Operator Chad Meyers, 30, was working at Peabody Energy’s Big Ridge mine in Equality, Saline County on November 17 when he was pinned between the rib and the head of a remote-controlled continuous mining machine, according to a report from the US Mine Safety and Health Administration.
Meyers had just 28 weeks of experience operating a continuous miner.
“The victim had mined the left side of an entry and was repositioning the continuous mining machine to mine the right side when the accident occurred,” officials said.
The agency confirmed in its initial confirmation of Meyers’ death that while the incident occurred at about 3.20am, he was not pronounced dead until 4.40am local time.
In its best practices assessment of the event, MSHA spotlighted the importance of installing and maintaining proximity detection systems. It has established a single-source page on its website for mines to review approved systems and get more information.
The agency also urged mines to review, retrain and discuss red zone hazards and avoiding those areas while operating CM units, and also to develop programs, policies, and procedures for starting and tramming the machines.
For those tramming continuous miners underground, MSHA has asked miners to ensure safe locations for themselves and others during the process, especially around the unit’s turning radius. Whenever possible, another miner should be assigned to assist CM operators for the movement or replacing of the machine.
Also, when moving a continuous mining machine in a situation where the left and right traction drives operate independently, officials suggest the use of a low tram speed.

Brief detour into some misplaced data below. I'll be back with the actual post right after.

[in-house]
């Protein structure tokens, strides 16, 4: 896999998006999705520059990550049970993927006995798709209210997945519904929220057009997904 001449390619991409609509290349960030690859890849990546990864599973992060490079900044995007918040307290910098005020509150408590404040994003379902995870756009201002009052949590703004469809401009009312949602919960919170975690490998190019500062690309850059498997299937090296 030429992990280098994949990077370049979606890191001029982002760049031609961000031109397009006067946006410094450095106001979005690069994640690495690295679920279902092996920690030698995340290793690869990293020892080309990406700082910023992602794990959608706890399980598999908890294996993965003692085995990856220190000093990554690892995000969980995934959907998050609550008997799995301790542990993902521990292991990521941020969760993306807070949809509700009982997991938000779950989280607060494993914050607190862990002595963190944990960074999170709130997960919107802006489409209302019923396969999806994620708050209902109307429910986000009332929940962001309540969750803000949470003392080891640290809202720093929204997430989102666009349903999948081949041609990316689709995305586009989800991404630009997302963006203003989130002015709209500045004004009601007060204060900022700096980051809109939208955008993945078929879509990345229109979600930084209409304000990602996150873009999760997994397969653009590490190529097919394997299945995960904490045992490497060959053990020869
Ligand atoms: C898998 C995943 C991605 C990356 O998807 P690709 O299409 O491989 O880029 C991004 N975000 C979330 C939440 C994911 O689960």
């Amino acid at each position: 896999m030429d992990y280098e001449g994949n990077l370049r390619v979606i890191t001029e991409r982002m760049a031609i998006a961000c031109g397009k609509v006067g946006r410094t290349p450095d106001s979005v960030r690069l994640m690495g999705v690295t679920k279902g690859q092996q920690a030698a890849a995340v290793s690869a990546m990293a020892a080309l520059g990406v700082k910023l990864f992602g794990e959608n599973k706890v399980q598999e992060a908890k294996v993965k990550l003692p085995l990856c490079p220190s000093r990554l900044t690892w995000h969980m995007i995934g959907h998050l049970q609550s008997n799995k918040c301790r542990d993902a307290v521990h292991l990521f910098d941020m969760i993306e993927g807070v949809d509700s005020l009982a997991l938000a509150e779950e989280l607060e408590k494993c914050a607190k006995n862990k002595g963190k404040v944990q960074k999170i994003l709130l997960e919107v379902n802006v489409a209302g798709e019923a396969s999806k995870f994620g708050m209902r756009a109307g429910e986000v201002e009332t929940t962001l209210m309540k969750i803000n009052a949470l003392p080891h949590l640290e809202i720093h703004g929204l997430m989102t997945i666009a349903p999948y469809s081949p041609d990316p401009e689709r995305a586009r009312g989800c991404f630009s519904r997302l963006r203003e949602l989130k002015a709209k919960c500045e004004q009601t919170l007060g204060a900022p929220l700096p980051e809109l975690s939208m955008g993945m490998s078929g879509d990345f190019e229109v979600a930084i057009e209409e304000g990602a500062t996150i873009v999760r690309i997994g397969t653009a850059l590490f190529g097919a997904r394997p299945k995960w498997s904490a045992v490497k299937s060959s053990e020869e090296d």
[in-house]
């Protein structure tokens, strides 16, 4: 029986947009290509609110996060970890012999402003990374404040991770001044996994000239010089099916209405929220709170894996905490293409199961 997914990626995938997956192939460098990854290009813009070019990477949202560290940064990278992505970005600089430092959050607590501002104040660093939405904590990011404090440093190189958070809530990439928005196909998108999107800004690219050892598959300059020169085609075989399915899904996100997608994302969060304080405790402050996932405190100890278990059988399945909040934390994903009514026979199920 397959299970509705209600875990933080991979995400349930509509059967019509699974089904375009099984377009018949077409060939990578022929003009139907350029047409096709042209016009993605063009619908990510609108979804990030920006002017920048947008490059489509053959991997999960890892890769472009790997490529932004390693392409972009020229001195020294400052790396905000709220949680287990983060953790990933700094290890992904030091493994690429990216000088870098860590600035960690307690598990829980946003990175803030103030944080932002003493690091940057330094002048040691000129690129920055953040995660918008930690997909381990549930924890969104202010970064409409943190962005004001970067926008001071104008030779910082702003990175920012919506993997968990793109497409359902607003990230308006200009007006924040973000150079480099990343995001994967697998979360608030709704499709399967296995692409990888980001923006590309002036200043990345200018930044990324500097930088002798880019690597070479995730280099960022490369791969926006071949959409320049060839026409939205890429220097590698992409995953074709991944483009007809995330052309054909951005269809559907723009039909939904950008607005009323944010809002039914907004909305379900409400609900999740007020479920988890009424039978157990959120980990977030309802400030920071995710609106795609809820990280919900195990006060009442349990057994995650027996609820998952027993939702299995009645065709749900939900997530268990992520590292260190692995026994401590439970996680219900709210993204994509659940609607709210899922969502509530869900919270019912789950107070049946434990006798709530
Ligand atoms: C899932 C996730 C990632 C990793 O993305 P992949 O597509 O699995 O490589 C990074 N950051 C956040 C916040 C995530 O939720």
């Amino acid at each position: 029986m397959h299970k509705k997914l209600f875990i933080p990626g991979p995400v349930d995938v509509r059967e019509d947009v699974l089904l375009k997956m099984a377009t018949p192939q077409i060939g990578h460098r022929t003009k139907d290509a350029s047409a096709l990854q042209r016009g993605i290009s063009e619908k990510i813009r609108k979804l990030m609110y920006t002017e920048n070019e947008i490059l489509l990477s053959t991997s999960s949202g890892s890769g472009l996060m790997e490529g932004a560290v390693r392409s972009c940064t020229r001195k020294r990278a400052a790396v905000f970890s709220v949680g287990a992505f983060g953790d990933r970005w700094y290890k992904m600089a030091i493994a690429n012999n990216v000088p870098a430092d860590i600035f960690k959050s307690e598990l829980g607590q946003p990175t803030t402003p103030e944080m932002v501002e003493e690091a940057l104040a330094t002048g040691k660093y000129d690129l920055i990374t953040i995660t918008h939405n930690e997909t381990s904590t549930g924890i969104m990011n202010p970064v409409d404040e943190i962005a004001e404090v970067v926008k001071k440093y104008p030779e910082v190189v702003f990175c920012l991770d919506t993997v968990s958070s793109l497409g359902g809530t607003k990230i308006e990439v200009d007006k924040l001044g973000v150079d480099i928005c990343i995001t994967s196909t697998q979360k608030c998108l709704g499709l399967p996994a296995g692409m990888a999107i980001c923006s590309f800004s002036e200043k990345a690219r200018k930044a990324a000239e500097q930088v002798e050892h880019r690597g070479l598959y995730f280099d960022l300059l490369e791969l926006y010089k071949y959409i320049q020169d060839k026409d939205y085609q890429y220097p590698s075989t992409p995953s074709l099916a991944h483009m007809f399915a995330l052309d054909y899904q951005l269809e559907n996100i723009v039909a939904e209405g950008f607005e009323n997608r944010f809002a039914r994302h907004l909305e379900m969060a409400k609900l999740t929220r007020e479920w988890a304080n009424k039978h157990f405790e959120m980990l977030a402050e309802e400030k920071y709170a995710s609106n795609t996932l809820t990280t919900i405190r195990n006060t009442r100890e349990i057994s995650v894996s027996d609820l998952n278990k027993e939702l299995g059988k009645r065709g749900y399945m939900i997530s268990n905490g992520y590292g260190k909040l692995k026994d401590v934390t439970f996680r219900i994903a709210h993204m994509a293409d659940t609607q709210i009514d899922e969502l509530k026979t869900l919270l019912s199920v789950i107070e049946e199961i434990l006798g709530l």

Meyers’ death was the 17th in coal in 2012, and the third machinery death in the industry this year.
The 460-worker Willow Lake mine, which first shipped coal in 2002, mined 2.2 million tons in 2011.
The complex sells the coal from the Springfield No 5 seam to Midwest utility generators.
Peabody announced just two weeks after the incident that it planned to close the mine near Harrisburg.
Officials said the operation would be mothballed because it has “failed to meet acceptable standards for safety, compliance and operating performance” and ongoing issues made the operations “unsustainable”
Worker Adjustment and Retraining Notification letters were sent to the mine’s workforce.
Peabody expects to incur a largely non-cash, one-time charge of $40 million to $60 million in the fourth quarter.
This will be primarily to write off assets, increase asset retirement obligations and accrue severance.
It expects little affect on ongoing earnings from the closure.